"Well, just be careful over there, ok?  Promise you'll come back."   
        His eyebrows fumble clumsily across his forehead.  "Why do you care?"
        I blink rapidly.  "Because. . . I'm worried about you?  I just want you to be careful?"  Was that how I was supposed to respond?  Was there an opening that I was supposed to jump through?  Are we talking about something else?  Where are we here, exactly?
        The grin he gives me is similar to that of a person seeing a beloved pet after an extended absence.  "Yeah, but I'll be fine, don't worry.  You always care about other people; why do you care so much about other people, Rachel?"
        I shrug again, this time not bothering to control where my hair ends up when I'm done moving.  "Well, we're friends, aren't we?"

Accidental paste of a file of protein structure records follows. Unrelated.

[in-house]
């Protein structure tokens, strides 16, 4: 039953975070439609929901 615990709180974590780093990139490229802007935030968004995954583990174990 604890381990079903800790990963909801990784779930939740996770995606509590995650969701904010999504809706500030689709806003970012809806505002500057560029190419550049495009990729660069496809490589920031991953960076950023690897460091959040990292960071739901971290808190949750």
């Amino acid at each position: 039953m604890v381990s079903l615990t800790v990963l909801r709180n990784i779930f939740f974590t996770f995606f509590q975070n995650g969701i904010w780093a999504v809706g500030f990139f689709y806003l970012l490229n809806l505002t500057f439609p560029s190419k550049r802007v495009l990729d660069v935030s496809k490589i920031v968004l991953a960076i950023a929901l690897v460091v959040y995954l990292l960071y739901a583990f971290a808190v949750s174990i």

Five minutes pass before I make a new discovery about myself: much to my own bemusement, I seem to be talented at conversing with drunken young men.  After being welcomed into a small circle of boys with wide, unfocused smiles, my opinion is sought enthusiastically upon a variety of issues that have never come up in our limited set of sober conversations.  I listen as a gentleman describes his mental awakening upon reading Orwell's 1984, and he asks me if I'm proud of him for reading.  Of course, I tell him that I am, and that he should keep reading, but his eyes widen in horror as he mishears me as saying that I've disappointed him.  I have to put a hand on his shoulder, stare into his eyes, and repeat calmly, "No, you should keep reading, that's very good!" to reassure his confidence.  I feel a twinge of guilt at my gut instinct to laugh; his relief is etched in the childish twist of his lips and the earnestness of his stare.  I let my hand fall back to my side.